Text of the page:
Malaysia stocks soar, ringgit jumps on optimism over PM decision

The benchmark FTSE Bursa Malaysia KLCI Index rallied 3.8 per cent to 1,498.37 at 4:15pm, poised for its best day since March 2020. PHOTO: BLOOMBERG

KUALA LUMPUR – Malaysian stocks had their biggest jump in over two years and the ringgit surged after veteran opposition leader Anwar Ibrahim was named the new prime minister on Thursday, ending a political impasse that has weighed on markets this week.

The benchmark FTSE Bursa Malaysia KLCI Index rallied 4 per cent to close at 1,501.88 points, its best day since March 2020.

Gaming and brewery companies, including Genting Malaysia, Sports Toto, Magnum and Carlsberg Brewery Malaysia, rose as the pro-Malay, Islamist alliance Perikatan Nasional lost out on its bid to form the government.

The ringgit shot up 1.8 per cent to 4.4910 against the United States dollar as at 5:20pm, in its best showing since 2015 and was the top performer in Asia.

It gained 1.2 per cent to 3.2687 against the Singapore dollar from its Wednesday’s close of 3.3074.

Malaysian assets had traded in a narrow range this week as investors awaited an announcement from the country’s monarch on its next prime minister after Saturday’s general election resulted in an unprecedented hung Parliament.

“It is certainly a relief to get clarity and some certainty on the leadership, especially from someone with the charisma and proclivity to bridge differences to build a government,” said Mr Vishnu Varathan, head of economics and strategy at Mizuho Bank in Singapore. “The hope is that this is indeed a lasting resolution of disruptive political shifts rather than an unstable equilibrium.”

Datuk Seri Anwar’s reformist Pakatan Harapan will lead the next government after being chosen by Sultan Abdullah Ahmad Shah, the palace said in a statement. The Malaysian King intervened after no alliance secured a majority in a general election in which Mr Anwar’s coalition won the most seats.

“His Majesty reminds all quarters that whoever wins, does not win all, and those who lose, do not lose all,” the palace said. “The people should not be burdened by endless political turmoil, as the country needs a stable government that will boost the economic landscape and national development.”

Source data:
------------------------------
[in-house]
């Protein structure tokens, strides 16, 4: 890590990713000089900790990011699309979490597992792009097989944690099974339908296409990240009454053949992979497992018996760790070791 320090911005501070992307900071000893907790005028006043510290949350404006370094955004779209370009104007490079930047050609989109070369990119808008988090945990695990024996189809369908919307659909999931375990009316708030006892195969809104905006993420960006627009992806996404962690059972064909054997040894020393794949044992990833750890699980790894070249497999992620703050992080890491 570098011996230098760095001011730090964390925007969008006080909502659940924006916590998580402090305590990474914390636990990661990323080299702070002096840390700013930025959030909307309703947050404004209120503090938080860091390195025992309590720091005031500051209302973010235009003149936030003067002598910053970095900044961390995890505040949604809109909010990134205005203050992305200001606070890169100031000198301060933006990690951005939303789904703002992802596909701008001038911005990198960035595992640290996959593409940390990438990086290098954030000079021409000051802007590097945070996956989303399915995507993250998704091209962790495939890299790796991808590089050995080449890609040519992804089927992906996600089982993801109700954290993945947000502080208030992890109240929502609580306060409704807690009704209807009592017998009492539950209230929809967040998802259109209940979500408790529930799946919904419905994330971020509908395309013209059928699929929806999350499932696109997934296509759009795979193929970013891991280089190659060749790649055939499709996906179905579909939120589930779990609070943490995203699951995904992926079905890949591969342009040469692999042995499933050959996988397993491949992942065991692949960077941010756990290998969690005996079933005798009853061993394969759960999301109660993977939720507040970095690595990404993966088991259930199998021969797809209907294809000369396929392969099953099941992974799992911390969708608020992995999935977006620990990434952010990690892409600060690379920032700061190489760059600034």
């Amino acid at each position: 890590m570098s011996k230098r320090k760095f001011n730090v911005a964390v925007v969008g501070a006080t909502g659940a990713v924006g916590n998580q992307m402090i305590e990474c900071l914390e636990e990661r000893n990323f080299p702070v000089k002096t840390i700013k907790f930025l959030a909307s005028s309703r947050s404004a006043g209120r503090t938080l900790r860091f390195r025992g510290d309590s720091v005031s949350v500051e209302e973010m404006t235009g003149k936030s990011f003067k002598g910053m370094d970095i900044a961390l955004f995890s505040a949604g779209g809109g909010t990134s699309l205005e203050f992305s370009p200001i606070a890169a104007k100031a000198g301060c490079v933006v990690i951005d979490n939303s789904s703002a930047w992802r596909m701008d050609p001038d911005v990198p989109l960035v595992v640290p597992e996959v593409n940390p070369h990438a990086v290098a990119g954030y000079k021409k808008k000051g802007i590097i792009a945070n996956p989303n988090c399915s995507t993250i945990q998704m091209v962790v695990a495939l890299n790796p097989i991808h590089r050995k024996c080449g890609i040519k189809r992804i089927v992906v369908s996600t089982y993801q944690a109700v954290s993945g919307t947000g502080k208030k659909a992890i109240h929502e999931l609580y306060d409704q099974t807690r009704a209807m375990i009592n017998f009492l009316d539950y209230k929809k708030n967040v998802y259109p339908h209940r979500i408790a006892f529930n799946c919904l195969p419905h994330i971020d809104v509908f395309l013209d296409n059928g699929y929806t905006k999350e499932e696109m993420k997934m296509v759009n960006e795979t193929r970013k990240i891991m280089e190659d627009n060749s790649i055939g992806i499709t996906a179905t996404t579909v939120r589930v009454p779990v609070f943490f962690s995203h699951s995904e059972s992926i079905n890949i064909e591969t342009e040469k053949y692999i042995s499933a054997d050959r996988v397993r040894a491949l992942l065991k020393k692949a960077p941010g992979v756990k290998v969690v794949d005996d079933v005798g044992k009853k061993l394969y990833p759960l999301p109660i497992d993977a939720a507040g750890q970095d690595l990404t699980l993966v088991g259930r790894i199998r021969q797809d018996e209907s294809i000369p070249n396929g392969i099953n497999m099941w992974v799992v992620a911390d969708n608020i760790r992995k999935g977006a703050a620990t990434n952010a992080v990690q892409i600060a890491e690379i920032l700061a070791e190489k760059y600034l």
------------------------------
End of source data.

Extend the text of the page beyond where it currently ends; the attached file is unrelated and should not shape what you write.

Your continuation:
Mr Khoon Goh, head of Asia research at ANZ, said: “While we know for certain that Anwar will be the 10th prime minister and lead a coalition of Pakatan Harapan and Barisan Nasional, in terms of what it means for policy or Cabinet appointments, we need to wait for more clarity.”

He added: “What investors will be looking for is who will become finance minister, whether there will be any changes to the budget tables by the previous government or any inkling that Pakatan Harapan would introduce a GST (goods and services tax).”

As premier, Mr Anwar will have to address soaring inflation and slowing growth, while calming ethnic tensions.

The most immediate issue will be the budget for next year, which was tabled before the election was called but has yet to be passed.

Mr Anwar will also have to negotiate agreements with lawmakers from other blocs to ensure that he can retain majority support in Parliament.

The King’s decision secured the premiership for Mr Anwar, but voters acknowledged that the close margin in Parliament may mean more turmoil ahead as Mr Anwar’s government takes shape.

“It is definitely a momentous occasion,” said banker Julian Cheong. “What remains to be seen is how the next five years will pan out.” BLOOMBERG, REUTERS

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